893. THE SALIENT FEATURES OF ISLAMIC FINANCEinvestor and entrepreneur as well as that characterisingfellow partners in a joint investment project. Similarly, therelationship of the bank with the users of funds can consistthat of vendor and purchaser, investor and entrepreneur,principal and agent, lessor and lessee, transferor andtransferee, and between partners in a business venture. This isin sharp contrast to that of conventional banking, which issimply a lender‑borrower relationship.The difference in relationships between Islamic andconventional banks is demonstrated in the following table:The below illustrates that Islamic banking has departedfrom the concept of loans to use other contracts which arecompliant and free from the element of interest in bothdeposit taking and finance provision.2.2 TAKAFUL – ISLAMIC INSURANCEWith regards to Islamic insurance, better known as Takaful,the insurer, that is the insurance company, is prohibitedfrom providing indemnity to the insured, that is, thepolicyholders, as this is not acceptable in Shari’ah principles.This is because both the premium paid by policyholders andthe indemnity paid by the insurer are uncertain andtherefore not permissible as they contain the element ofuncertainty or Gharar.Conventional life insurance companies are profit-seekingentities and need to allow for things like average lifeexpectancy and high-risk customers when setting theirpremiums in order to ensure that they profits from offeringlife insurance to its customers.Takaful introduces the contract of donation among theparticipants/policyholders as a substitute for the contract ofsale of indemnity for a premium as practiced in conventionalinsurance. This is to make uncertainty irrelevant financially,because in Islamic te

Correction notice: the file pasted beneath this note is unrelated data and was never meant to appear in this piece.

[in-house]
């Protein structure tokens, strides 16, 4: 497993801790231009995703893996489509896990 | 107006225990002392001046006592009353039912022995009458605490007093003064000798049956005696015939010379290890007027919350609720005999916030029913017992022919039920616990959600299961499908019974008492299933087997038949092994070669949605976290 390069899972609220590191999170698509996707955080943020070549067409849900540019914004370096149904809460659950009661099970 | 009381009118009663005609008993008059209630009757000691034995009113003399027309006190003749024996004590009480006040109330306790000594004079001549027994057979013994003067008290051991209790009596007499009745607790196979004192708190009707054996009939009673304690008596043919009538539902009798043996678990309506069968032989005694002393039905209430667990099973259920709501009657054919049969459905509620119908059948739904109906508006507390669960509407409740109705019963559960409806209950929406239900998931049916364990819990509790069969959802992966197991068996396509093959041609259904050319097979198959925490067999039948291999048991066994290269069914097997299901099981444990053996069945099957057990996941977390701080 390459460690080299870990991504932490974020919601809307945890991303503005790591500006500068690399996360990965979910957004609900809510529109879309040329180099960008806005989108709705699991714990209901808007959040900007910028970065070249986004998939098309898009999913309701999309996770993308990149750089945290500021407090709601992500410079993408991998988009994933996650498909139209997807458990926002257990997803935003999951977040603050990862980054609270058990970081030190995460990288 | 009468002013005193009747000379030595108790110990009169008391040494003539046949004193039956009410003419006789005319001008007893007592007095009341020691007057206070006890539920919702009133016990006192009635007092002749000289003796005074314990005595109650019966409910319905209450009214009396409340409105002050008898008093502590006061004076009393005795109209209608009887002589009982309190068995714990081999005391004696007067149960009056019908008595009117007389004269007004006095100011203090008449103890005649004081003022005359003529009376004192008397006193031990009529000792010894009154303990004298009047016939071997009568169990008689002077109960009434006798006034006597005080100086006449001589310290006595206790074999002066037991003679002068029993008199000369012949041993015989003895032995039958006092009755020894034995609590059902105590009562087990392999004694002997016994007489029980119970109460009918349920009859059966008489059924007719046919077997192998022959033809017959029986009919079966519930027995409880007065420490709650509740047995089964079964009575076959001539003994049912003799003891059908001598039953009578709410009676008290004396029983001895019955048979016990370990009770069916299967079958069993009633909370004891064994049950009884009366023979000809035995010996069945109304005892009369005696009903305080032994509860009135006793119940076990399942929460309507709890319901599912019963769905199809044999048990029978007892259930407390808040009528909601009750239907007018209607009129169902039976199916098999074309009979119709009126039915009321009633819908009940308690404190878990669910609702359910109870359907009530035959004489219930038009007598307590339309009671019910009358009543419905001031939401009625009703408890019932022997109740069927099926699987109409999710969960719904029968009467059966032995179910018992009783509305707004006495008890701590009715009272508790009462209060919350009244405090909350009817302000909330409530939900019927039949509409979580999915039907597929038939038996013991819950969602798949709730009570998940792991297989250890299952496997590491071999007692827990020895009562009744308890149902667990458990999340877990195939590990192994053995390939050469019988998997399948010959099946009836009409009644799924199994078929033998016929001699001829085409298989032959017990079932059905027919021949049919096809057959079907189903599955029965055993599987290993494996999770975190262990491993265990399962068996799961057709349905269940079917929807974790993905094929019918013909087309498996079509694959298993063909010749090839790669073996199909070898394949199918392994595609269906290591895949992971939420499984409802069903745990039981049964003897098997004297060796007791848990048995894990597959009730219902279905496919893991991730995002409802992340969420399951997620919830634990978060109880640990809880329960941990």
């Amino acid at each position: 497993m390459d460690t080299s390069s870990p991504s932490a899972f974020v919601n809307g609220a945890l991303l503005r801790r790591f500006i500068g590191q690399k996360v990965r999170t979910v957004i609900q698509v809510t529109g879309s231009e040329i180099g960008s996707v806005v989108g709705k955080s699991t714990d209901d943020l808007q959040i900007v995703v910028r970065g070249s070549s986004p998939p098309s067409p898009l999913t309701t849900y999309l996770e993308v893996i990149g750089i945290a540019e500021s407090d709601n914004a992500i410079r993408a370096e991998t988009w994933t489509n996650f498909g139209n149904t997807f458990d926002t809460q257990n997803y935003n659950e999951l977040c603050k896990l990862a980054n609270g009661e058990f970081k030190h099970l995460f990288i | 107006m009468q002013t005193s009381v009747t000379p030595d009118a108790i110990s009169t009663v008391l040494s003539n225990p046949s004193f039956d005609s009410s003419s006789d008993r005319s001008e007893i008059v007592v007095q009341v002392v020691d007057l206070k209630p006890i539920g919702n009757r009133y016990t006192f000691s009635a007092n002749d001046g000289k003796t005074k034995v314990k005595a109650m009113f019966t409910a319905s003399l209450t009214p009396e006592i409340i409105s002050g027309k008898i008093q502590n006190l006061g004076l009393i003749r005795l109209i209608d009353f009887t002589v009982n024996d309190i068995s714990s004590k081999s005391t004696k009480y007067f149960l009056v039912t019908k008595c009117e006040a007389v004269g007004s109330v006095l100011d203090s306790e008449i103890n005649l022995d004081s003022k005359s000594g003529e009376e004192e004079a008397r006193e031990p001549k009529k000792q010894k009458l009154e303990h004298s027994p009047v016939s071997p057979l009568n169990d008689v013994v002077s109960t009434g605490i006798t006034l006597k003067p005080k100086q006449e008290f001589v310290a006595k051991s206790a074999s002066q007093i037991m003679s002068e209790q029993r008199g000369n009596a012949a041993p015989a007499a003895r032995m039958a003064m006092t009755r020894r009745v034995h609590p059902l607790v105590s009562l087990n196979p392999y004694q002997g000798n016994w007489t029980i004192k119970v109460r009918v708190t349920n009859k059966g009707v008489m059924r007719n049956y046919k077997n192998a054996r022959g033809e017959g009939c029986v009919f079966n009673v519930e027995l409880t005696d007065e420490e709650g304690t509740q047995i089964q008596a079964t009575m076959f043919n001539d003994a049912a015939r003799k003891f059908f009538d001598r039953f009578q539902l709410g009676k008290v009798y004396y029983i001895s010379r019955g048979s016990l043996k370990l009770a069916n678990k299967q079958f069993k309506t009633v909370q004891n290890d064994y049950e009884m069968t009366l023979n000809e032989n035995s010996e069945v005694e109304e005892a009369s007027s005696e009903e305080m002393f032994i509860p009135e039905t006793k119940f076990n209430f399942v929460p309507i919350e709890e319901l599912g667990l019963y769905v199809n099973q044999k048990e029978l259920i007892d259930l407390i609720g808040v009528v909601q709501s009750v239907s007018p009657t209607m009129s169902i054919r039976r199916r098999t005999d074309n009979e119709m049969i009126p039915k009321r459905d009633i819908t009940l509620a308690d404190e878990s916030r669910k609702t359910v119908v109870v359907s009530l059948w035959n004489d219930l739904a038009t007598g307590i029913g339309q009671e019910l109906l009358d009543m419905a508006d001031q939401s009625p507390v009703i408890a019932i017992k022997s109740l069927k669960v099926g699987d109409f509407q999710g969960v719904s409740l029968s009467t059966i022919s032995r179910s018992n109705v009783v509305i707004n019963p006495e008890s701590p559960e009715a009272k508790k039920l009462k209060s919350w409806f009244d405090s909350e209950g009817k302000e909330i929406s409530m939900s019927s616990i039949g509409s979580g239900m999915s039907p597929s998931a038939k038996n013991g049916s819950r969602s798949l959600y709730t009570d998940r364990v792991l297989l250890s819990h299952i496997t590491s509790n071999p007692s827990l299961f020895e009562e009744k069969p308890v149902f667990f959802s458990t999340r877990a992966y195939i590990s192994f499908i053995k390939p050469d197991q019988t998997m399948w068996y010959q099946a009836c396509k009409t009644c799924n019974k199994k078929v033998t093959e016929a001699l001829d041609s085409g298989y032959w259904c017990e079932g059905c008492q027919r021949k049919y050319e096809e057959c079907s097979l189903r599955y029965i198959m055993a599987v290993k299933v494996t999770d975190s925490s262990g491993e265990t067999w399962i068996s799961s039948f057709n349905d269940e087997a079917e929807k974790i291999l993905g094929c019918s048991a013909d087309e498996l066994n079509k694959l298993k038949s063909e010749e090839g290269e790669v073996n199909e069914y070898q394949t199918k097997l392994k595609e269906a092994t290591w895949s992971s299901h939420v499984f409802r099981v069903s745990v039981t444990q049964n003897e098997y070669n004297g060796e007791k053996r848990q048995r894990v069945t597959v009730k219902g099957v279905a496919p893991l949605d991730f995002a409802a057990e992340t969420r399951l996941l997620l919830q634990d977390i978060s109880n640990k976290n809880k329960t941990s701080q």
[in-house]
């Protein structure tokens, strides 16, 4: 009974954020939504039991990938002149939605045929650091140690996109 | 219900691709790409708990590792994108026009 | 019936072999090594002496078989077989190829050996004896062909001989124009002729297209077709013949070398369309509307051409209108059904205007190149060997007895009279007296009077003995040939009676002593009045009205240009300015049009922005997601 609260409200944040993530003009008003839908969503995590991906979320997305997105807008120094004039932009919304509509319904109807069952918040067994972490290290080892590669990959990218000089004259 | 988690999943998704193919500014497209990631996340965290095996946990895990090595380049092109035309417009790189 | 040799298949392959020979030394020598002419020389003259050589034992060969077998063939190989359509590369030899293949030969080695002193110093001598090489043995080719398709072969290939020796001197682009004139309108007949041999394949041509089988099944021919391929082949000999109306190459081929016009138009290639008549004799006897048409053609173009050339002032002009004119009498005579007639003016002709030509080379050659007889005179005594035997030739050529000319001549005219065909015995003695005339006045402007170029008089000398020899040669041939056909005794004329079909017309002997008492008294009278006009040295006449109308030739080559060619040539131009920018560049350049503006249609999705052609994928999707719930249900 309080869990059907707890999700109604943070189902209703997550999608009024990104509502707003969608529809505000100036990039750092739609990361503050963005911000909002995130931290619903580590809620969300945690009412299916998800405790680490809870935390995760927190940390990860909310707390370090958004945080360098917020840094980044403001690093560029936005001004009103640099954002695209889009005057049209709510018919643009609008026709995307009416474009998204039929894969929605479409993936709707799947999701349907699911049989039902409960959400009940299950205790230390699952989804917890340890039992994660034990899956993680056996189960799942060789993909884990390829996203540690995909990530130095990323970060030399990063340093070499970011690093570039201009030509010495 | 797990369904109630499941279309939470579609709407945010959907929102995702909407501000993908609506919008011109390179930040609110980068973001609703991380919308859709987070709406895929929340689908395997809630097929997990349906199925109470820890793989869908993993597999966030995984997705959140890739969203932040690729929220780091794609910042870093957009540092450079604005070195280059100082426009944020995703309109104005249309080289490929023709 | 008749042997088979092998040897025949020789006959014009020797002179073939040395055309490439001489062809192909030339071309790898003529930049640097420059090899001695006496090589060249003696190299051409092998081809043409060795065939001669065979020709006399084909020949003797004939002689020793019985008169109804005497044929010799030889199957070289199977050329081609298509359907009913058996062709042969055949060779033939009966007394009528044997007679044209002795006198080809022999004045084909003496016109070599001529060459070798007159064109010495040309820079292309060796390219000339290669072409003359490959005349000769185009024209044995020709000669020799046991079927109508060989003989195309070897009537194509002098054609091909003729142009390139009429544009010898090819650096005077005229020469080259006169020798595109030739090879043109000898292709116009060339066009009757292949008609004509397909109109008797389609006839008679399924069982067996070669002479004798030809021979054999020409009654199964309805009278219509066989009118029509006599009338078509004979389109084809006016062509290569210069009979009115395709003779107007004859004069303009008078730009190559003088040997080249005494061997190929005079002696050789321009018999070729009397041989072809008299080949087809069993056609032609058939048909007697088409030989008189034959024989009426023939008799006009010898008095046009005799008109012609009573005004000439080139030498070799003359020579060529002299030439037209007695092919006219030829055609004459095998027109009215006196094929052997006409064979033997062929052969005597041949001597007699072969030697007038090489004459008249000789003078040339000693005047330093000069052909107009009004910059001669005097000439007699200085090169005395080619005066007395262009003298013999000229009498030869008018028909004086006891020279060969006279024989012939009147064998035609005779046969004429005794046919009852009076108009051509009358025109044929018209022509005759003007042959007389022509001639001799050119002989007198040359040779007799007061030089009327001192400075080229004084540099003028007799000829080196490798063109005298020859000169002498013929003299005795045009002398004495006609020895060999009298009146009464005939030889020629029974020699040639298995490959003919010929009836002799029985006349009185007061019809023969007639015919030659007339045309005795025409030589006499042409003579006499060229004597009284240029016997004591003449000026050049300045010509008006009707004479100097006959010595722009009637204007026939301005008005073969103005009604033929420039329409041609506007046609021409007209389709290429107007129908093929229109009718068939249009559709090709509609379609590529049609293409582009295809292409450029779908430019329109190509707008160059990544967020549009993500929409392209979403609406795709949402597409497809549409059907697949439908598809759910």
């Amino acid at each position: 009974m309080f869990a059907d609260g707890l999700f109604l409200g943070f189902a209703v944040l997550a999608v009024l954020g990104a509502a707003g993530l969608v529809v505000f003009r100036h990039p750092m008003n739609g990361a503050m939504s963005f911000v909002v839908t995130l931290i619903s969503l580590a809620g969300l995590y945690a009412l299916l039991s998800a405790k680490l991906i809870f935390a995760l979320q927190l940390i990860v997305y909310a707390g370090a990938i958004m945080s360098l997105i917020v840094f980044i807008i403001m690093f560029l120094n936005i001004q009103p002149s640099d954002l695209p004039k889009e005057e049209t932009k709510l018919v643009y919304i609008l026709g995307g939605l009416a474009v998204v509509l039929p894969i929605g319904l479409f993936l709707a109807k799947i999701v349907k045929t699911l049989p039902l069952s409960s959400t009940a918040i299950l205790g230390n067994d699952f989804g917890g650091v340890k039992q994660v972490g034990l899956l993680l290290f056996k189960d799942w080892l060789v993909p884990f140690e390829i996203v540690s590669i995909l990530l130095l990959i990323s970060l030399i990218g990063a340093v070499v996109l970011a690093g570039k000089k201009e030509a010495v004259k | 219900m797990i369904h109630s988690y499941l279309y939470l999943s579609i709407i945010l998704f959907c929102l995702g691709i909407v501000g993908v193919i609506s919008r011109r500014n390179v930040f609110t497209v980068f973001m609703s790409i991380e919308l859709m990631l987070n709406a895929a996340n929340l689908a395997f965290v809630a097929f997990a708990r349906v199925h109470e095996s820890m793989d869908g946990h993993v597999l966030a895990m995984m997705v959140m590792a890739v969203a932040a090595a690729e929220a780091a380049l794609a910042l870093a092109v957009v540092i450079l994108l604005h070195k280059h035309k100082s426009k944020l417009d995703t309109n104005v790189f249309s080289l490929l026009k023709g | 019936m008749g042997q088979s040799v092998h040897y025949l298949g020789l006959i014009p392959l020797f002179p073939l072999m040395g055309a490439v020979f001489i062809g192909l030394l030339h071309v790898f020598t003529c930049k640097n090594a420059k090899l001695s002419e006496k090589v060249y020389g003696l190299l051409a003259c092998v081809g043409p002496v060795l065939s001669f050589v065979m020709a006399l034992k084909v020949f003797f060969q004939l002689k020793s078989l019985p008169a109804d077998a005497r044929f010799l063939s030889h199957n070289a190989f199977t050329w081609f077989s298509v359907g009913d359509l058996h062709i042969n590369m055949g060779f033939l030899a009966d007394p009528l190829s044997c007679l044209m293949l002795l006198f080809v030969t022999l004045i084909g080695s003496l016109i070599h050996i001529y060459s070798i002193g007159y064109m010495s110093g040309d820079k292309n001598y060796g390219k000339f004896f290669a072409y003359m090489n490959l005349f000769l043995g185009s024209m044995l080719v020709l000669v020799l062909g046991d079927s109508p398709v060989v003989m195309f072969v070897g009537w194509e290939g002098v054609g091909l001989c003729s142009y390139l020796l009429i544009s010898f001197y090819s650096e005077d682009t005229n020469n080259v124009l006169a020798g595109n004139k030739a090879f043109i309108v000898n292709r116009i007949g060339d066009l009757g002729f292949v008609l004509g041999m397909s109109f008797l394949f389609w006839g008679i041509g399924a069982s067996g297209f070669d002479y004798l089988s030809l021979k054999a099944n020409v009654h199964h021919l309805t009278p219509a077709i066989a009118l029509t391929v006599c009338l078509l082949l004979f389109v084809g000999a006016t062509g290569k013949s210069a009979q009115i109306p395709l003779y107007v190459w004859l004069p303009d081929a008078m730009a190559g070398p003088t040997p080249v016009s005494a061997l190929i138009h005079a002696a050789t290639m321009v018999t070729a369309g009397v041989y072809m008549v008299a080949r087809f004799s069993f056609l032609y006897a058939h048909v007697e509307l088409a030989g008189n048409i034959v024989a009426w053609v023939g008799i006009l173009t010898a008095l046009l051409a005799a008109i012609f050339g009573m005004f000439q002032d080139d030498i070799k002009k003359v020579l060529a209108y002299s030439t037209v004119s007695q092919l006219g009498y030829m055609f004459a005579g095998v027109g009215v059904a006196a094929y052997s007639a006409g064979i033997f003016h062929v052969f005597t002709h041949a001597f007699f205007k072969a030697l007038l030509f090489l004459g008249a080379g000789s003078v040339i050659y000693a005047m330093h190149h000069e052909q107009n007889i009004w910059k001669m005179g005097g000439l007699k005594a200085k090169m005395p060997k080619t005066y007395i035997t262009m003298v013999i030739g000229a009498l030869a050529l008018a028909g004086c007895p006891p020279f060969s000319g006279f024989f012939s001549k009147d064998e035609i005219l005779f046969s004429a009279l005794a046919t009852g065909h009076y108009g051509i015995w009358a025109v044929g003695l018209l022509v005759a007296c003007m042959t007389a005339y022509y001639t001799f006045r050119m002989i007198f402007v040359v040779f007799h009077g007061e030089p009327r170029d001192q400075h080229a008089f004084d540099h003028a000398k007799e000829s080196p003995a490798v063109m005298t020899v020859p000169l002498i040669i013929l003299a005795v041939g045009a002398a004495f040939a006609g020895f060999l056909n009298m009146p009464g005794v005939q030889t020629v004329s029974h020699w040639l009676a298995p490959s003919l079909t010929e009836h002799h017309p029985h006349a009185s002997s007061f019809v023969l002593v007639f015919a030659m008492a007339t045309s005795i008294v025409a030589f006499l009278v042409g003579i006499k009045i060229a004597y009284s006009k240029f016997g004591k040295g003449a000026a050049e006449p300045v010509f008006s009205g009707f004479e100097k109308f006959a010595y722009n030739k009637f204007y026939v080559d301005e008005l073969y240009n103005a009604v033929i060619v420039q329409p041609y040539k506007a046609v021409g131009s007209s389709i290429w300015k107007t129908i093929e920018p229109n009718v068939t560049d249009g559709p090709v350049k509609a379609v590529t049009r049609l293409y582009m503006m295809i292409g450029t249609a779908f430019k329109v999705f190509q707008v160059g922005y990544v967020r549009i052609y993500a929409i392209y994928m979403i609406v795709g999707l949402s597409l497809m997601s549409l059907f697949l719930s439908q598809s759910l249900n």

1.1 ISLAMIC TRADITION The essence of Islam is that it derives its principles and values from the Qur’an and the Traditions of the Prophet Muhammad. The history of Islamic law begins with the revelation of the Qur’an which contains legal principles and injunctions dealing with subjects such as ritual, marriage, divorce, succession, commercial transactions and penal laws. In contrast, the .